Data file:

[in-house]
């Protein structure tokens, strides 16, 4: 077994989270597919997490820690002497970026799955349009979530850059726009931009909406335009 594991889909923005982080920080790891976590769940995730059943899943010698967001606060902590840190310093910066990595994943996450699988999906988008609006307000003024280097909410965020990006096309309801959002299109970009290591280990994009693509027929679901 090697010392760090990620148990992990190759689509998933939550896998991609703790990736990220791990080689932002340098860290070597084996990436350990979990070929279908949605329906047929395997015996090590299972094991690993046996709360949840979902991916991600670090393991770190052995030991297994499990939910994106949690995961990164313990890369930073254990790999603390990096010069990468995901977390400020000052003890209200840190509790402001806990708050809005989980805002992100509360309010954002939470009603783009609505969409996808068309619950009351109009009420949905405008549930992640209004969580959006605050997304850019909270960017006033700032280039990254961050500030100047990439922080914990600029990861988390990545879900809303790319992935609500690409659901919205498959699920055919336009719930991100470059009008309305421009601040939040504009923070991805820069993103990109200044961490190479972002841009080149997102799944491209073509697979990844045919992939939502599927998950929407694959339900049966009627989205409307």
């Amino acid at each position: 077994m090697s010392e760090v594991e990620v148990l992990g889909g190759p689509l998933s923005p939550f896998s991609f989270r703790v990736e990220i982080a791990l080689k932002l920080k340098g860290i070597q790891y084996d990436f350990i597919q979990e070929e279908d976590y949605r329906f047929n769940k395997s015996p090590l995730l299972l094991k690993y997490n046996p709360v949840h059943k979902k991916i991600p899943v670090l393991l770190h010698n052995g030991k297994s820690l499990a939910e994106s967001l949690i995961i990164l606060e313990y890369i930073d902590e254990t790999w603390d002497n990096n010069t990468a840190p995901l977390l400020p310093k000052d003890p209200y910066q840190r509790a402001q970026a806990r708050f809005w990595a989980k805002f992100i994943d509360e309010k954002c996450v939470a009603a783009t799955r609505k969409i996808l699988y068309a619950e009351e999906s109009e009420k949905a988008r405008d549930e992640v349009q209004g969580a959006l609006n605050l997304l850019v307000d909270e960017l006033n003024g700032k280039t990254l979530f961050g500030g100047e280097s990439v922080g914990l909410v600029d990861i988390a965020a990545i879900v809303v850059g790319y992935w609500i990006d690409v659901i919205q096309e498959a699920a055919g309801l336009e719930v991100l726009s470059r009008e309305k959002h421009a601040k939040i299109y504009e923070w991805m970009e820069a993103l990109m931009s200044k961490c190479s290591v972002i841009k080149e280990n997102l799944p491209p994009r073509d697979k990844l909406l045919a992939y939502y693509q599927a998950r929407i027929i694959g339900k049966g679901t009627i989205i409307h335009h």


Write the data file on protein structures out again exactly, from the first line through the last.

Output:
[in-house]
């Protein structure tokens, strides 16, 4: 077994989270597919997490820690002497970026799955349009979530850059726009931009909406335009 594991889909923005982080920080790891976590769940995730059943899943010698967001606060902590840190310093910066990595994943996450699988999906988008609006307000003024280097909410965020990006096309309801959002299109970009290591280990994009693509027929679901 090697010392760090990620148990992990190759689509998933939550896998991609703790990736990220791990080689932002340098860290070597084996990436350990979990070929279908949605329906047929395997015996090590299972094991690993046996709360949840979902991916991600670090393991770190052995030991297994499990939910994106949690995961990164313990890369930073254990790999603390990096010069990468995901977390400020000052003890209200840190509790402001806990708050809005989980805002992100509360309010954002939470009603783009609505969409996808068309619950009351109009009420949905405008549930992640209004969580959006605050997304850019909270960017006033700032280039990254961050500030100047990439922080914990600029990861988390990545879900809303790319992935609500690409659901919205498959699920055919336009719930991100470059009008309305421009601040939040504009923070991805820069993103990109200044961490190479972002841009080149997102799944491209073509697979990844045919992939939502599927998950929407694959339900049966009627989205409307």
């Amino acid at each position: 077994m090697s010392e760090v594991e990620v148990l992990g889909g190759p689509l998933s923005p939550f896998s991609f989270r703790v990736e990220i982080a791990l080689k932002l920080k340098g860290i070597q790891y084996d990436f350990i597919q979990e070929e279908d976590y949605r329906f047929n769940k395997s015996p090590l995730l299972l094991k690993y997490n046996p709360v949840h059943k979902k991916i991600p899943v670090l393991l770190h010698n052995g030991k297994s820690l499990a939910e994106s967001l949690i995961i990164l606060e313990y890369i930073d902590e254990t790999w603390d002497n990096n010069t990468a840190p995901l977390l400020p310093k000052d003890p209200y910066q840190r509790a402001q970026a806990r708050f809005w990595a989980k805002f992100i994943d509360e309010k954002c996450v939470a009603a783009t799955r609505k969409i996808l699988y068309a619950e009351e999906s109009e009420k949905a988008r405008d549930e992640v349009q209004g969580a959006l609006n605050l997304l850019v307000d909270e960017l006033n003024g700032k280039t990254l979530f961050g500030g100047e280097s990439v922080g914990l909410v600029d990861i988390a965020a990545i879900v809303v850059g790319y992935w609500i990006d690409v659901i919205q096309e498959a699920a055919g309801l336009e719930v991100l726009s470059r009008e309305k959002h421009a601040k939040i299109y504009e923070w991805m970009e820069a993103l990109m931009s200044k961490c190479s290591v972002i841009k080149e280990n997102l799944p491209p994009r073509d697979k990844l909406l045919a992939y939502y693509q599927a998950r929407i027929i694959g339900k049966g679901t009627i989205i409307h335009h």